Balmorhea State Park

At the height of sweltering Texas summer months, refuge is found at an oasis in the West Texas desert. Offering visitors camping, lodging and outdoor activities, Balmorhea State Park boasts over 40 acres of desert land in the foothills of the Davis Mountains. Open daily from 8 a.m. to 10 p.m., this popular desert destination is known for its natural spring-fed pool, large picnic areas and award-winning restored wetland.

Activities

Swimming

While swimming is popular among park visitors, visitors aren’t monitored by on-duty lifeguards and are required to swim at their own risk in the spring-fed pool. Swimming is free of charge and offered daily from 8 a.m. to sunset.

Scuba Diving and Snorkeling

To the surprise of many first time Balmorhea State Park visitors, scuba diving and snorkeling opportunities abound. The San Solomon Springs stay at a year round temperature of 72 to 76 degrees Fahrenheit, making it one of the most relaxing scuba diving experiences in the Lone Star State. A minimum of two snorkelers are allowed in the Springs between 8 a.m. and sunset. For nighttime scuba diving, visitors are required to pay $5 at the park’s front desk to scuba and snorkel until 10 p.m. Scuba diving and snorkeling lessons are available – check with the Balmorhea State Park front desk for more information or call 1-800-792-1112.

Camping and Adobe Motel-Style Lodging

Numbered camping sites are available for a fee to visitors eager to enjoy the great outdoors. The sites offer clean restrooms with showers and fire rings (ground fires and fire wood gathering are strictly prohibited) for overnight camping. Coolers loaded with food and refreshing beverages are a common sight at Balmorhea State Park during June – September, peak times to visit. Gas grills are permitted in designated areas for cooking and grilling. Public consumption of alcohol is strictly prohibited.

Motel-style lodging is also available to those unfamiliar with roughing it in the West Texas desert. San Solomon Springs Court offers bedrooms for visitors seeking Old West charm. Priced from $75 to $95, depending on the size of the visiting party and bed size preference, the adobe motel has electricity and cable TV available.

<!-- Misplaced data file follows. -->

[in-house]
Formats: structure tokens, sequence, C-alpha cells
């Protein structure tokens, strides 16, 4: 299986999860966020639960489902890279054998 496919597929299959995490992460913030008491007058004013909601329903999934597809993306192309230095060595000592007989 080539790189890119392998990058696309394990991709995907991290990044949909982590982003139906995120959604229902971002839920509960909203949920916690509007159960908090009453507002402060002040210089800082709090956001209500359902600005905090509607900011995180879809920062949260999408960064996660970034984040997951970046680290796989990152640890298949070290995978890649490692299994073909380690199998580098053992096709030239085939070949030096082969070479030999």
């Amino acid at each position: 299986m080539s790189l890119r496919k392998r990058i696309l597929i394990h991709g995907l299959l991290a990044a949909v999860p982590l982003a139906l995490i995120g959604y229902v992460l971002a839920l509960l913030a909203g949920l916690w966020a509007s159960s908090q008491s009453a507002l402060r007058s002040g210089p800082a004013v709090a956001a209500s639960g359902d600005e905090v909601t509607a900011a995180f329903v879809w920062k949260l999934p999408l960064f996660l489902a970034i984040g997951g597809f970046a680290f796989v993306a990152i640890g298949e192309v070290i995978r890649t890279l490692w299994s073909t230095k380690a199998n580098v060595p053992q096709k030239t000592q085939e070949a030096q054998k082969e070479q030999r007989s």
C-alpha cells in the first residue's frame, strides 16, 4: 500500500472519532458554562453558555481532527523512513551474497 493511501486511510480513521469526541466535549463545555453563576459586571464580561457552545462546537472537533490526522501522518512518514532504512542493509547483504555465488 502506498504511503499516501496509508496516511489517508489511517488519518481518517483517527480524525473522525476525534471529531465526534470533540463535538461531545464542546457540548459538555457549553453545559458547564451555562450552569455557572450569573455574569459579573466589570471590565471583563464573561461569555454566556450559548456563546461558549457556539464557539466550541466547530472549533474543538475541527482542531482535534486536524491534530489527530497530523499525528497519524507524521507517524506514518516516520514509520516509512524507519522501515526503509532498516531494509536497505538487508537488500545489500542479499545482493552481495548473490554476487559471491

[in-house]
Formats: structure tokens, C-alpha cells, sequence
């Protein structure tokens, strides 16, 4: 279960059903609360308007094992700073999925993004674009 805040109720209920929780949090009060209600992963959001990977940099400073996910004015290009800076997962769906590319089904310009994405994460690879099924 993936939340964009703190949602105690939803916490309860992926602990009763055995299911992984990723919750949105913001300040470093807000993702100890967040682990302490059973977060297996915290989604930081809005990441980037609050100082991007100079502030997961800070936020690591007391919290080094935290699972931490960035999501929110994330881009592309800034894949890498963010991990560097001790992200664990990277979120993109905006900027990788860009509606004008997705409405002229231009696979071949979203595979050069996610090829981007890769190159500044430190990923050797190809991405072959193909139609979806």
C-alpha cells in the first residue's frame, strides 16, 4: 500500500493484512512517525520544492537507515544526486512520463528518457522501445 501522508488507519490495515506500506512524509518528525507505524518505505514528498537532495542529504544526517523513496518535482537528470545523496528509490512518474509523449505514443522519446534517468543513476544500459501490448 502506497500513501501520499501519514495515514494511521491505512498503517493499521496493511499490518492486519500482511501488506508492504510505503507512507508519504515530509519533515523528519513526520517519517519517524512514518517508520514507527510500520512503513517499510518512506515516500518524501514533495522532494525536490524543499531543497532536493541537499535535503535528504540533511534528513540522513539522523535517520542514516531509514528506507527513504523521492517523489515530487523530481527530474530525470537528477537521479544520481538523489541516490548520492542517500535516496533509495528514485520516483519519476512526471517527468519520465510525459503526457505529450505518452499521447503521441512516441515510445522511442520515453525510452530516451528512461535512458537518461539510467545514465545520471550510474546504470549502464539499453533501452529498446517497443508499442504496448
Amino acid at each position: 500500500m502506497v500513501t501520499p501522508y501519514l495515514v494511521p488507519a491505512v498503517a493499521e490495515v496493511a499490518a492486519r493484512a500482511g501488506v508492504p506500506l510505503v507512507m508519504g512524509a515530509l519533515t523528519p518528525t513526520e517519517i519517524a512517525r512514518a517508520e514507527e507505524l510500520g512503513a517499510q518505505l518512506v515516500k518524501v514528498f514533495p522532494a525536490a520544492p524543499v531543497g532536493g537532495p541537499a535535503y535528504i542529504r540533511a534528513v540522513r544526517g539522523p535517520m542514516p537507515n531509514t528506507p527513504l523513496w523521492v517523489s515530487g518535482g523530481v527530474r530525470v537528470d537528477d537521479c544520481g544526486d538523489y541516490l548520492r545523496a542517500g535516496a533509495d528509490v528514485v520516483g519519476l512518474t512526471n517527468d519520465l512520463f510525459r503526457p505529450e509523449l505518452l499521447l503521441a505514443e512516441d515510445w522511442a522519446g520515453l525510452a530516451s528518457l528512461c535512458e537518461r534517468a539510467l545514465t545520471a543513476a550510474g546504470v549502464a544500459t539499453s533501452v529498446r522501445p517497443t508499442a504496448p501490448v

Restored Desert Wetland Observation

Home to endangered fish species, the Pecos Gambusia and Comanche Springs Pupfish, the San Solomon Cienega is an award-winning restored wetland. The Cienega is popular migratory location for several bird species and home to marine life and native-to-Texas wildlife such as deer, water fowl, javelin, hawks, roadrunners and more.

Visiting and observation of the wetland is included in the park’s entrance fee. Fishing and swimming are prohibited in the San Solomon Cienega to protect its delicate ecosystem.

Know Before You Go

Located in Toyahvale, Balmorhea State Park gets its namesake from the city of Balmorhea 4 miles southwest of it in Reeves County. Due to its growing popularity the park has limited parking and entry. The Mystery Marfa Lights, McDonald Observatory and the Chihuahuan Desert Ranch Institute are popular attractions located near the state park for visitors to enjoy.

Ideal for day trips and overnight camping experiences, Balmorhea State Park offers picnic sites, outdoor sporting areas and a playground for children. Camping and lodging fees are separate. Pets must be kept on a leash at all times while camping in Balmorhea State Park, and are not allowed in the pool area or motel rooms.

To learn more about this West Texas watering hole and campsite, visit Texas Parks and Wildlife – Balmorhea State Park today.

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